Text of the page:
Before the pandemic, the school I work for, located about 20 miles outside of Washington, D.C., had rituals and traditions that defined our school culture and aimed to bring a holistic approach to learning, like having students work in small groups and encouraging office hours with teachers.
As in many schools, though, these rich teaching practices had to be put on hold due to the pandemic, as COVID-19 health protocols forced us to keep our distance and switch to a more rigid, relentless schedule. Our in-person classes changed to 45 minutes in length, down from 60 minutes previously, with every class happening every day instead of the comfortable and measured five classes and office hours each day with sections rotating from mid-morning to afternoon.
That still left barely enough time for cleaning, getting connected and delivering a quick lesson. In short, the pandemic school requirements dealt a significant blow to our approach to education, as we sacrificed extended time spent with in-person group projects and a slower pace for a greater commitment to health and safety.
On the upside, we were able to keep teaching kids in person, which was unusual for the Washington metro area during most of this school year. The teachers at my private school, where I serve as director of studies, are incredibly adaptive and grounded in differentiated instruction and assessment, and so they adapted and made the constraints work as well as they could.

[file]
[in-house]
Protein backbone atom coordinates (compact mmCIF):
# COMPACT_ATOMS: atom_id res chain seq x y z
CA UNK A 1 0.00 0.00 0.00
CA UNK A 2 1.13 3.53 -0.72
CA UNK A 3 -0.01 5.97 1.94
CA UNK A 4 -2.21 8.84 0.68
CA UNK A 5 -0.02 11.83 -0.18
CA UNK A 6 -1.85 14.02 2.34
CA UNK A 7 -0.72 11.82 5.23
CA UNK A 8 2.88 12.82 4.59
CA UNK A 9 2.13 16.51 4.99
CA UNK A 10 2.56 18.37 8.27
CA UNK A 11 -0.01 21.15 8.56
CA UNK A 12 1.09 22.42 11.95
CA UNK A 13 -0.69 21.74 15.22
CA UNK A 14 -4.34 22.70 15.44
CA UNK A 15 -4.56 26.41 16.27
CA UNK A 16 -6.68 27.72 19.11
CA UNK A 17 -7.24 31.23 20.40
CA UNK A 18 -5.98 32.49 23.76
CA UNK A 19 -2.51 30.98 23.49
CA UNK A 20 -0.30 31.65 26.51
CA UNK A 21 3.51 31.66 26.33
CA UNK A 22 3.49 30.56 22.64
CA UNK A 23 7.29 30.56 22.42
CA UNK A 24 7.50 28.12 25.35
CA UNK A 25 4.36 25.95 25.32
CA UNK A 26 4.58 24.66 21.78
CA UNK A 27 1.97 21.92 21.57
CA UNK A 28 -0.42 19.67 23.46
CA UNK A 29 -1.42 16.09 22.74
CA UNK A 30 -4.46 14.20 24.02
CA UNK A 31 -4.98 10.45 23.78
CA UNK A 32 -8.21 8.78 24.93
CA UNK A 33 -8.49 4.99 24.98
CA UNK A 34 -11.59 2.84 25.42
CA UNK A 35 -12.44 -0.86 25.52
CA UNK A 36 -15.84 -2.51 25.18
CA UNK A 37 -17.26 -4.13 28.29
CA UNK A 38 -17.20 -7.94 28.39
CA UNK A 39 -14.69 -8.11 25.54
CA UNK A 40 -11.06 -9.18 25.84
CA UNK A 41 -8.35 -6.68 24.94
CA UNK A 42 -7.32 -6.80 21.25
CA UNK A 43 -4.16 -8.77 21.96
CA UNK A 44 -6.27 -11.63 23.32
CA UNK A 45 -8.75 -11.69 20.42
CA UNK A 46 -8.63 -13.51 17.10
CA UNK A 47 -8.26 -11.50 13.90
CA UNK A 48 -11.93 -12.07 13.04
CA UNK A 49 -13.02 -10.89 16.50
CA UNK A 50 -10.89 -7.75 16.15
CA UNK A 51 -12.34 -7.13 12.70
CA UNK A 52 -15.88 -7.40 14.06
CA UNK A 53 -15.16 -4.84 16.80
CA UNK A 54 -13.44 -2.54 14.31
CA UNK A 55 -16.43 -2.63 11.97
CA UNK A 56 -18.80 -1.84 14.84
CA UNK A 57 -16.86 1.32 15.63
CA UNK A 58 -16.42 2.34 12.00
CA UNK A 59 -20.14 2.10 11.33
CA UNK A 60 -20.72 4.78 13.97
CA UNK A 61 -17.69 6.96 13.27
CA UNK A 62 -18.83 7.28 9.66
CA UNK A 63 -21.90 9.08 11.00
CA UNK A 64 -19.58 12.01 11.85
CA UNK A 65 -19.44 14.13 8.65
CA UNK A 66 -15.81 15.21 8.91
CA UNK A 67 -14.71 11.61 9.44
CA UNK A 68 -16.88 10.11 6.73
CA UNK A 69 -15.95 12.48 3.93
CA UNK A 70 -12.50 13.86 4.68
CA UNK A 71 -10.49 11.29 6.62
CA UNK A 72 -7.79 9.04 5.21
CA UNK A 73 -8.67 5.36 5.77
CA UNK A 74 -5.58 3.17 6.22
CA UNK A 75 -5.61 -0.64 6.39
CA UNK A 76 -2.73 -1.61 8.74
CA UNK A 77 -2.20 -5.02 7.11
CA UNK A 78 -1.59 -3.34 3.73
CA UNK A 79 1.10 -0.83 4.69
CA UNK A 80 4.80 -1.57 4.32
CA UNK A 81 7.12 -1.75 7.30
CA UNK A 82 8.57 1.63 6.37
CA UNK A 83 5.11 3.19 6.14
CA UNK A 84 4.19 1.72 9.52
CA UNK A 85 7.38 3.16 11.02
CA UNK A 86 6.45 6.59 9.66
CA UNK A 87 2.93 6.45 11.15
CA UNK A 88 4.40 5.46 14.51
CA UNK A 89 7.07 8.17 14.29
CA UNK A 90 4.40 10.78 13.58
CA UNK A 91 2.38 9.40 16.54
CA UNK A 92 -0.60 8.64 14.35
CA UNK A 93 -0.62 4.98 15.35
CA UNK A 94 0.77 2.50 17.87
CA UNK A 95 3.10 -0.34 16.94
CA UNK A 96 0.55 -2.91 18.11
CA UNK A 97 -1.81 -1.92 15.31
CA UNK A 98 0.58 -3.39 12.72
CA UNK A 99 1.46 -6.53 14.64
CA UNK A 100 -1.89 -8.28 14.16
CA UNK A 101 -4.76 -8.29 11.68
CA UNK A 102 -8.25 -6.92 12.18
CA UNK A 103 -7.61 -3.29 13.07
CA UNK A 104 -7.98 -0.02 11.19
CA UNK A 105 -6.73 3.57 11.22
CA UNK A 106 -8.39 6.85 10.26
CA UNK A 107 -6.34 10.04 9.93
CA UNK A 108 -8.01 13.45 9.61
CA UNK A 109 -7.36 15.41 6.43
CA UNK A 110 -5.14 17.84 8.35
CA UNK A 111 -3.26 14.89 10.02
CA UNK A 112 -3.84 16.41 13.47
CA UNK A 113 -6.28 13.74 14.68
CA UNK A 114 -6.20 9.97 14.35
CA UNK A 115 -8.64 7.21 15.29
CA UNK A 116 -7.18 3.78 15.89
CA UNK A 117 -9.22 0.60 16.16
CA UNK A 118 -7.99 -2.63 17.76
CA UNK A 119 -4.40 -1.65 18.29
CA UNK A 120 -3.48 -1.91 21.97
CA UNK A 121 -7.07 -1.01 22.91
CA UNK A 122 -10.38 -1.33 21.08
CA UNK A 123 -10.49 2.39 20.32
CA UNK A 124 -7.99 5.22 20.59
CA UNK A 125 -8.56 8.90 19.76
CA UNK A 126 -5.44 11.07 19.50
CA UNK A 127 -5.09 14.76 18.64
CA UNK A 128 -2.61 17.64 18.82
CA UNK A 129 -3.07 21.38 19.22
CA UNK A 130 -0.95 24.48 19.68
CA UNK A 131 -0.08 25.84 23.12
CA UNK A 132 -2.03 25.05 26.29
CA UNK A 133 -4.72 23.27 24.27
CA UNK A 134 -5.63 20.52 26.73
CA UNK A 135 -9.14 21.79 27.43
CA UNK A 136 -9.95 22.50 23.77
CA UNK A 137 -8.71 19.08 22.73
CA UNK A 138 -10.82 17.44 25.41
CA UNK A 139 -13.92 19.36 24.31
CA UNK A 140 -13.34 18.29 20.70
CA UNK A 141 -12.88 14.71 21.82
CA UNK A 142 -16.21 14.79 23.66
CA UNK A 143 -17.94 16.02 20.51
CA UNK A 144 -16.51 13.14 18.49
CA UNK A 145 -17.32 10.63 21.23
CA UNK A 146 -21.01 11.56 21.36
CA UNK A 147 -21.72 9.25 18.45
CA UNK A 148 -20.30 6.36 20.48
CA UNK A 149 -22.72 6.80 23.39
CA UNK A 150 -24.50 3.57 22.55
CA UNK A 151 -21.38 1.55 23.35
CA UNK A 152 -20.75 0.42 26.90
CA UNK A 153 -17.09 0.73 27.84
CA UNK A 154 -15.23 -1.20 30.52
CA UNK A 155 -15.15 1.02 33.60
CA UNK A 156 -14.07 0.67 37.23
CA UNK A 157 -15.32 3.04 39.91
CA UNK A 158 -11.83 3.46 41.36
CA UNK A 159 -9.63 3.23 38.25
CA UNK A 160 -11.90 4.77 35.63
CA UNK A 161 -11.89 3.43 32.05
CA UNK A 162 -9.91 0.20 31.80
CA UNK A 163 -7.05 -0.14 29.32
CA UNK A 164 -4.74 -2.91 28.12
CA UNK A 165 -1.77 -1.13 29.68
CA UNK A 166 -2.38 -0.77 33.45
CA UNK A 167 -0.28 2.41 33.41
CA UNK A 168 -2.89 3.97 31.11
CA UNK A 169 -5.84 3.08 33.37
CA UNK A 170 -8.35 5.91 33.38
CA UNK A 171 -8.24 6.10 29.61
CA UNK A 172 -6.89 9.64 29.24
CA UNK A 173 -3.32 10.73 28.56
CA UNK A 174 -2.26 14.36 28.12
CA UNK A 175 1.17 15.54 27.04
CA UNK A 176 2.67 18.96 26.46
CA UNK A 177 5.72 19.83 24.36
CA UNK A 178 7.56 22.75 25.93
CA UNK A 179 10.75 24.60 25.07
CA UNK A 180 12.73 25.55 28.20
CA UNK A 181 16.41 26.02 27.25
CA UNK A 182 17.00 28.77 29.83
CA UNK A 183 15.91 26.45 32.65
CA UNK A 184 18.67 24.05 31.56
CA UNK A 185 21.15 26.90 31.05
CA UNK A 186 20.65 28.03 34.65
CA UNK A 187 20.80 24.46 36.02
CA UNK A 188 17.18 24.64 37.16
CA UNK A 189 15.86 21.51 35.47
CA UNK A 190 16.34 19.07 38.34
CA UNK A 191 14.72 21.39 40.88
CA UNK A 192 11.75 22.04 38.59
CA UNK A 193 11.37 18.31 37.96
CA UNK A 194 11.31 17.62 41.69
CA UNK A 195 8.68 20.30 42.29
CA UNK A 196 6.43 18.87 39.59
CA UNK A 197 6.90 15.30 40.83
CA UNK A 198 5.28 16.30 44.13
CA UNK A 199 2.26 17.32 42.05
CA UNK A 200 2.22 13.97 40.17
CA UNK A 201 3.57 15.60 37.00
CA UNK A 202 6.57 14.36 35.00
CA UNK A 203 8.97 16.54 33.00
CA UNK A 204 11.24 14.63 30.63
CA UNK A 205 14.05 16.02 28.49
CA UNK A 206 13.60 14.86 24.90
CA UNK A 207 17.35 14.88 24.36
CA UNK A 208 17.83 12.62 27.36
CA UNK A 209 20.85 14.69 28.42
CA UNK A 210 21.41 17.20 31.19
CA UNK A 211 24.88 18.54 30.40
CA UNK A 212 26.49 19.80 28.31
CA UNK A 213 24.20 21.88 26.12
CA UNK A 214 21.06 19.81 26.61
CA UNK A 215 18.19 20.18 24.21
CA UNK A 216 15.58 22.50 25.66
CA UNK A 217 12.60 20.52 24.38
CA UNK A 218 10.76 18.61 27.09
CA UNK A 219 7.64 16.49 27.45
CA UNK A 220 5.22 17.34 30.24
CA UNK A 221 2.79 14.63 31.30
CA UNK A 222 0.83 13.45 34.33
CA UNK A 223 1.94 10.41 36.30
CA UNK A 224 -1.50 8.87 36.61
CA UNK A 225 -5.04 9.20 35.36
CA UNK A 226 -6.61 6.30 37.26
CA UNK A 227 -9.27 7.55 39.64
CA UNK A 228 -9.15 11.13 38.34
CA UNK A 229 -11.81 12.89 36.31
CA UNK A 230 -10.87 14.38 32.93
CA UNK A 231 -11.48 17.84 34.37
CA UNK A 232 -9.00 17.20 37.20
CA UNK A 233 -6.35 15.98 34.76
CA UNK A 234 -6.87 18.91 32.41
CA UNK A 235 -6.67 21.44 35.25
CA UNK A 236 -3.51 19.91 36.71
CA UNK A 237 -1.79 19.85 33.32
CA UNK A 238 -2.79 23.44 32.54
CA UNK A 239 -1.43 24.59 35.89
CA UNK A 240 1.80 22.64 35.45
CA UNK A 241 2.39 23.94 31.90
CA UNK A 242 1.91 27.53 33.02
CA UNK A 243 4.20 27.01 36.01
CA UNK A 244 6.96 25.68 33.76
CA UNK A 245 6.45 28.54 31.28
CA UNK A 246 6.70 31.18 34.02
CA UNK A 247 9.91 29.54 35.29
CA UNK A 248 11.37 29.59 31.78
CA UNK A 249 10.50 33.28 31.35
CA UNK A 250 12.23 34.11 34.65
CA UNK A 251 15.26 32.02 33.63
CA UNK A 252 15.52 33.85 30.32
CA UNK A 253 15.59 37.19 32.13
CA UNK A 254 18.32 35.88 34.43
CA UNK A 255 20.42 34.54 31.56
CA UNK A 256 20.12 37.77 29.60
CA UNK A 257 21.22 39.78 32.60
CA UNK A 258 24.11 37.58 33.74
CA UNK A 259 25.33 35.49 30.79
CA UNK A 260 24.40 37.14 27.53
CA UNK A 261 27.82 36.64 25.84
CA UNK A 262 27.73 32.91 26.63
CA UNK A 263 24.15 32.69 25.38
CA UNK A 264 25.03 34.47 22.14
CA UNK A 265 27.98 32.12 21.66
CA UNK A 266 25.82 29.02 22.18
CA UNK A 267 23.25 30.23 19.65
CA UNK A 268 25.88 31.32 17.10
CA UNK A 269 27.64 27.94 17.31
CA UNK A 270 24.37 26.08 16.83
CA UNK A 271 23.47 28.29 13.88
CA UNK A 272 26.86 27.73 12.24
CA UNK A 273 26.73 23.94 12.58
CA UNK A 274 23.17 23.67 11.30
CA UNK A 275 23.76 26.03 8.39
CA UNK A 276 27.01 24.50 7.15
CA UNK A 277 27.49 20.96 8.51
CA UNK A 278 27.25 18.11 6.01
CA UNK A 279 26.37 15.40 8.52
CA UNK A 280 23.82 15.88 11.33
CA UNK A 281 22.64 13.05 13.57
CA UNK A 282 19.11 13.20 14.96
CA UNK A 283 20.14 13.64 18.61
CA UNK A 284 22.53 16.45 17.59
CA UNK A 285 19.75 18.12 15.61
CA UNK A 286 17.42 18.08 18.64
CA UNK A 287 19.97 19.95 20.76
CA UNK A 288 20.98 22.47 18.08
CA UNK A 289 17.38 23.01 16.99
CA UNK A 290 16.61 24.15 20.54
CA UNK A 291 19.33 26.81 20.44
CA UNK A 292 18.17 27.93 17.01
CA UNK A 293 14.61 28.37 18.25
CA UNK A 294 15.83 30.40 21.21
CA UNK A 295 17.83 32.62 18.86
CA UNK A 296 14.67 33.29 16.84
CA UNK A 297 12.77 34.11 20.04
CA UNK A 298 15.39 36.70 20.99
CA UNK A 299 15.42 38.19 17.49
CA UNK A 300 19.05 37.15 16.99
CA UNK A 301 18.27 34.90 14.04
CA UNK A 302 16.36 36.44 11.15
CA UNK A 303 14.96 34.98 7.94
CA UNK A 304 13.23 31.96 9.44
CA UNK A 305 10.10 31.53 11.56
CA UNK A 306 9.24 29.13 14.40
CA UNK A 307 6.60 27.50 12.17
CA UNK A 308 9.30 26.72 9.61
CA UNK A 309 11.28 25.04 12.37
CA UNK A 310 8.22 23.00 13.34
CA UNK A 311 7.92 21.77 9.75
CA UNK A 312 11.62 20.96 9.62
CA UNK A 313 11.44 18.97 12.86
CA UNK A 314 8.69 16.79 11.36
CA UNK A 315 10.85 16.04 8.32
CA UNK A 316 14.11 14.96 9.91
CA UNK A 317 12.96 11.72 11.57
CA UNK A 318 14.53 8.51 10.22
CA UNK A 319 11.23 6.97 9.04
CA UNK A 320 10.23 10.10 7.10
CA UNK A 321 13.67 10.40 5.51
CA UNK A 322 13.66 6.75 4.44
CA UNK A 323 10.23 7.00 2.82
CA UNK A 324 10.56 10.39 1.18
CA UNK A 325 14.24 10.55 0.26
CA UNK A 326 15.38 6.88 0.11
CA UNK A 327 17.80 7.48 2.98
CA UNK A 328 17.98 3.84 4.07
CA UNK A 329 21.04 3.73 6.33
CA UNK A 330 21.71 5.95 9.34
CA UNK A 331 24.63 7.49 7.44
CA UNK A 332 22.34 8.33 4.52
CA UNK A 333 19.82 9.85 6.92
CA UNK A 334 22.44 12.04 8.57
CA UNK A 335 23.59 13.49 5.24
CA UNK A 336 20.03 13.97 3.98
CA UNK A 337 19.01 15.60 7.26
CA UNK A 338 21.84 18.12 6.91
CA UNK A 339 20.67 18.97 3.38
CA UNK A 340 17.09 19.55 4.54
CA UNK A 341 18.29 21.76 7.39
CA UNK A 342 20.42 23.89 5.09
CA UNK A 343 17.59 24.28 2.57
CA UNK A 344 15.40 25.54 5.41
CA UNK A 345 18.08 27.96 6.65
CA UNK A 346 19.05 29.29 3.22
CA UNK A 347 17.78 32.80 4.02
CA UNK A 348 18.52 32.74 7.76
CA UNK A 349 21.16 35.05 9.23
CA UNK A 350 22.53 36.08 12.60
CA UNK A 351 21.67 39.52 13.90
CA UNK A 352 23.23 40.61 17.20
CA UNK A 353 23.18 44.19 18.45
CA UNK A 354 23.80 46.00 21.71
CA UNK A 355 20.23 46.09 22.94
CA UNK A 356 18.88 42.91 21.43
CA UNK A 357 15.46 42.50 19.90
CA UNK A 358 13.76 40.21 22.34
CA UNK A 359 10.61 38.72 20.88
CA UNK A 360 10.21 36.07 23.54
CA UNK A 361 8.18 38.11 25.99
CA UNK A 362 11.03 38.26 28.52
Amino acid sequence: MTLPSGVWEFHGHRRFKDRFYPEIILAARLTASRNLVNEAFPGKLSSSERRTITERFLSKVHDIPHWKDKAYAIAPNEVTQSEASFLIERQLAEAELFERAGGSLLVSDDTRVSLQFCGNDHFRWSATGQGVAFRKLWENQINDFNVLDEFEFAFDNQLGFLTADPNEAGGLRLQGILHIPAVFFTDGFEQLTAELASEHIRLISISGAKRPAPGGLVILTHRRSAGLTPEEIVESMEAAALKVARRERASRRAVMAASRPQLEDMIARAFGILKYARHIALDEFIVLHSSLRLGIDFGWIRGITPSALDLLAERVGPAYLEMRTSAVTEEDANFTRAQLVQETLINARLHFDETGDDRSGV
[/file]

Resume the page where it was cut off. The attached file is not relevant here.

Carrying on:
By January, though, many faculty remarked that they were so drained that it felt like the end of the school year. Student engagement was falling off as well. Typically, the school year has its own momentum, almost like the tides. Teachers often are open to systemic changes at the beginning or end of the school year, but not as much in the middle. This year, though, there was a need for iteration and evolution mid-year.
Enter a small group of faculty and staff who brushed off an old design-thinking approach that we had used as a team in the past. I sent out an invitation to the entire faculty and staff to ask for those interested in having their voices heard to support this effort.
Our team started with a central tenet of designing complex human systems: a focus on the user experience. Teachers talked to students and their colleagues, and I provided some administrative parameters.
At the first meeting, most reflected on how great it was to see each other on a virtual call where you could talk to each other. The grueling schedule had left little time for faculty to just check in with each other.
We quickly realized we needed to work on two plans—one for the rest of this year and another to make a plan for next academic year—so we split into two design teams to focus on the short- and long-range planning. The short-range team took feedback and lessons from the current school year and talked about how to safely bring back elements like office hours and rotating classes throughout the week.